The liver and muscles store a limited amount in the form of glycogen, to be released when needed. The rest is stored in fat tissue as triglycerides.
Excessive fat storage leads to weight gain and obesity, which in turn causes many health problems, including heart disease and diabetes.
Why are natural sources of sugar better?
We’ve written plenty before about the wonders of the simple apple, so let’s use this as an example and if you like you can read more about apples in our article: Wonder-Food: The Apple – To be Eaten Raw, Unpeeled, Organic and Unbruised!.
An apple contains a lot of sugars in the form of carbohydrates, but these are bound to fiber and so it takes some time and use of energy before the digestive system can free and absorb the sugars, making for a much healthier consumption and one our bodies are far better designed for.
Artificial Sweeteners vs Sugar
Obviously one possible replacement for sugar is the artificial sweetener. Almost all low or zero sugar drinks use artificial sweeteners such as aspartame, a man-made, synthetic sweetener which is an excitant and is apparently very addictive (I don’t know enough about it to make an argument about that here and that’s not the point of this article) – a lot of people would argue that whilst the media and marketing tell you it’s low sugar and therefore ‘good’ – it is in fact far worse for you. According to this article there are 92 different health side effects associated with aspartame consumption: Aspartame Side Effects.
So perhaps the subject of another article one day but we’re not going to get into the debate over sugar vs artificial sweetener here, this one is about sugar vs fat.
Good fats are essential for body and basic brain functioning.
Some vitamins (namely A, D, E, and K) can only be digested, absorbed, and transported in conjunction with fats. Fats are also sources of essential fatty acids, an important dietary requirement.
Fats play a vital role in maintaining healthy skin and hair, insulating body organs against shock, maintaining body temperature, and promoting healthy cell function, as well as serving as energy stores for the body and offering protection from a number of diseases (the body can diminish the impact of harmful substances, protecting vital organs, by storing these in new fat tissue).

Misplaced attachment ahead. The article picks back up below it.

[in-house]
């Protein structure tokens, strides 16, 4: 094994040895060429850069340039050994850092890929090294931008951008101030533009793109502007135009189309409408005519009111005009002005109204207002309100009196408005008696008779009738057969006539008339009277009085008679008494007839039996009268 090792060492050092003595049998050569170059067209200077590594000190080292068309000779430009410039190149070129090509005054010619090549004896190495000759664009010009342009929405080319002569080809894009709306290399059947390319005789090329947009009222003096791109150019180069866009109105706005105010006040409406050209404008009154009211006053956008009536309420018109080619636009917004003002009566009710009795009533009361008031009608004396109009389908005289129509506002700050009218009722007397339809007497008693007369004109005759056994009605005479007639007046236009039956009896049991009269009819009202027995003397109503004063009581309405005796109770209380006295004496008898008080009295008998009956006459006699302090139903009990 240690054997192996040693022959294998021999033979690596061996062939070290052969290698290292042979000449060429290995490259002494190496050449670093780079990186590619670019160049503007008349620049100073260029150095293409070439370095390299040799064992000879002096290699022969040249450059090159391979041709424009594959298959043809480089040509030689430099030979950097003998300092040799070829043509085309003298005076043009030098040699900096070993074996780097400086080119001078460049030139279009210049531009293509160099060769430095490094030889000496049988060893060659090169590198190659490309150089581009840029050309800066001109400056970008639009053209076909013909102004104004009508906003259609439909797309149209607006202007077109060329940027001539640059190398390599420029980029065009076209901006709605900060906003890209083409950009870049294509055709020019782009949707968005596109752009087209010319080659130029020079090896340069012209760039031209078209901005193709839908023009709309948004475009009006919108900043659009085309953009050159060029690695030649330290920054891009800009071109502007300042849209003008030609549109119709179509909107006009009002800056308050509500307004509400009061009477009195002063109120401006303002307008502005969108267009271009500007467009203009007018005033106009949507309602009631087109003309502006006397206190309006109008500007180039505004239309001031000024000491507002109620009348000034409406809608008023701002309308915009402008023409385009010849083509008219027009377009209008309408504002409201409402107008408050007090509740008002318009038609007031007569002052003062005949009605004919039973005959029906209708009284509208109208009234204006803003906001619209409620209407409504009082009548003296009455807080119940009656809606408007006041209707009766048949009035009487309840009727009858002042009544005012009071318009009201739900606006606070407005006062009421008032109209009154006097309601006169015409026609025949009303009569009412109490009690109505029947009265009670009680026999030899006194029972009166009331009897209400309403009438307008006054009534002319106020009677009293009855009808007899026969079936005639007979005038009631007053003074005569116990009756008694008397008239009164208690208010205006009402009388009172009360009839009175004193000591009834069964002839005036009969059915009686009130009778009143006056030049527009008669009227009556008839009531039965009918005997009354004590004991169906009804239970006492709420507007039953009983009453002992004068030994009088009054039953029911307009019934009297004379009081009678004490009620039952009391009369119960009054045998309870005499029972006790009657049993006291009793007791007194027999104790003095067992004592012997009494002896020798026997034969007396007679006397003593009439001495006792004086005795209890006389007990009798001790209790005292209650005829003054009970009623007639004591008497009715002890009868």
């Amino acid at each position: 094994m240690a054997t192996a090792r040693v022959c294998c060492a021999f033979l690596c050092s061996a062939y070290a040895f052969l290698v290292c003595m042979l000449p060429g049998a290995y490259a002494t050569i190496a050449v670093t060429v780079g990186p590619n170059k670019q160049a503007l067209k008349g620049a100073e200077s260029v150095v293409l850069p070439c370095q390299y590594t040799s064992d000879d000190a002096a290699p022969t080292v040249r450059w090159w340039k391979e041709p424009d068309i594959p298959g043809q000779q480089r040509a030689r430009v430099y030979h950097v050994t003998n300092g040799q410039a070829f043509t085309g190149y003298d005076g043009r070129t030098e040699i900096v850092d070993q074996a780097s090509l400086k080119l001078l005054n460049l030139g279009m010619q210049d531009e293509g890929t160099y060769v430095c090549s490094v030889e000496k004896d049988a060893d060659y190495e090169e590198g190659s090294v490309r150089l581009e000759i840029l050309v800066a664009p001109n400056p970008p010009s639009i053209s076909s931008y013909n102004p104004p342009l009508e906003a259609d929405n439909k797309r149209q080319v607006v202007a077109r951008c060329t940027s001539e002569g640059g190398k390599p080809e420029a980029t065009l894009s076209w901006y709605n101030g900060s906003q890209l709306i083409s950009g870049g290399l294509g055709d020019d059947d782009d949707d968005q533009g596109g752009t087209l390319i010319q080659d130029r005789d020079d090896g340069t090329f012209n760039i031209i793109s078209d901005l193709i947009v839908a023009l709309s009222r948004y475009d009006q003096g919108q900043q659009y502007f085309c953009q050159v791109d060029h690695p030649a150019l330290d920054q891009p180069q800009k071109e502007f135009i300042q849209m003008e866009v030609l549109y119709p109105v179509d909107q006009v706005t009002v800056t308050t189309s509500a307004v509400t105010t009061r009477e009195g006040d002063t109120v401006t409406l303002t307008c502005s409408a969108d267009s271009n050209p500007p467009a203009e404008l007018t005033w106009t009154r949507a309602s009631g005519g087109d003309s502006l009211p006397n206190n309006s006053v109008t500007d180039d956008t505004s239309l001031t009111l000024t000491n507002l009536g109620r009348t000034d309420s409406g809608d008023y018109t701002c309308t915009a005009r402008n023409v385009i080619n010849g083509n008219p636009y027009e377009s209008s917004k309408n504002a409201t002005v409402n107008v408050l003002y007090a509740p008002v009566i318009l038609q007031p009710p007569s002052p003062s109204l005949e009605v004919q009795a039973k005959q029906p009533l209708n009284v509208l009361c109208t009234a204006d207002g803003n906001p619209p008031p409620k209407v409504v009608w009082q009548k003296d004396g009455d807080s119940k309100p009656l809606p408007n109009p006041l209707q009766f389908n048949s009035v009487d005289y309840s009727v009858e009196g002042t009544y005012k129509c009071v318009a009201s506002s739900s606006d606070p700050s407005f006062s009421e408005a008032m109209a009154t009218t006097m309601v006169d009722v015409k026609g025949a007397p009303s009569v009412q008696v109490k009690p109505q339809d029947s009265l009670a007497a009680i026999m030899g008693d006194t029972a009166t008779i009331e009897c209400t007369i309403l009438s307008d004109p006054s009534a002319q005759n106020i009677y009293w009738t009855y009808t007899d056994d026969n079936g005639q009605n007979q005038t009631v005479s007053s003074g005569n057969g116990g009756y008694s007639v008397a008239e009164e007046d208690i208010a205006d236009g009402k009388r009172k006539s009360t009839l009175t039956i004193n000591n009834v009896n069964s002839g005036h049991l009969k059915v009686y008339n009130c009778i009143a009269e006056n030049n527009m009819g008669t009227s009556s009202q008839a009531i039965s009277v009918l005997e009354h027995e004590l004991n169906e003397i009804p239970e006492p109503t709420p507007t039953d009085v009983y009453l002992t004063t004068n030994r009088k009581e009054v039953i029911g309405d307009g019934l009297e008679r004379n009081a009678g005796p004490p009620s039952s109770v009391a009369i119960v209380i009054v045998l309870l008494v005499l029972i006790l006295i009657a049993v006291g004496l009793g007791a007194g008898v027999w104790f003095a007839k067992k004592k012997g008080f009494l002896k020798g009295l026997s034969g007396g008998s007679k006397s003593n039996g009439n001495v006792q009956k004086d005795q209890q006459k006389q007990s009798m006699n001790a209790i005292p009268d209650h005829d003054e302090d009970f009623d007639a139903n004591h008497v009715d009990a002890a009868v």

So it is nearly impossible to remove fat completely from the diet, and you wouldn’t want to do so because that would be unhealthy. Some fats are essential, others can be produced in the body by other compounds.
But then we have the ‘bad’ fats.
Saturated and trans fats can do significant damage to the body as highlighted in this article: Ban Trans-Fats From Your Shopping Bags! (basically attacking the immune system, causing inflammation and reducing levels of ‘good’ cholesterol to mention but a few of the bad effects).
Excess fat in the blood – good and bad – are eventually stored in fat tissue. As in the case of excess carbohydrate intake, this can lead to weight gain and obesity, along with resulting complications.
Sugar vs Fat
So, as we can see above, both are pretty bad for our health if taken in excessive quantities.
But which is worse?
For years ‘Fat’ has been seen as bad for you – it makes you, well, fat. In more recent years, though consumption of the right fats have been much more promoted and understood and there has been a move toward instead seeing carbohydrates as the most wicked of fattening ingredients (hence all of the low-carb diets out there).
In a recent experiment, two twins, Alexander and Chris Van Tulleken, followed a no-carb (essentially no sugar) and extremely low fat diet (as no fat at all would be impossible) for a month.
Both of these guys are doctors and conducted this experiment, including plenty of research and interviews with lots of scientists for BBC’s Horizon programme in the UK.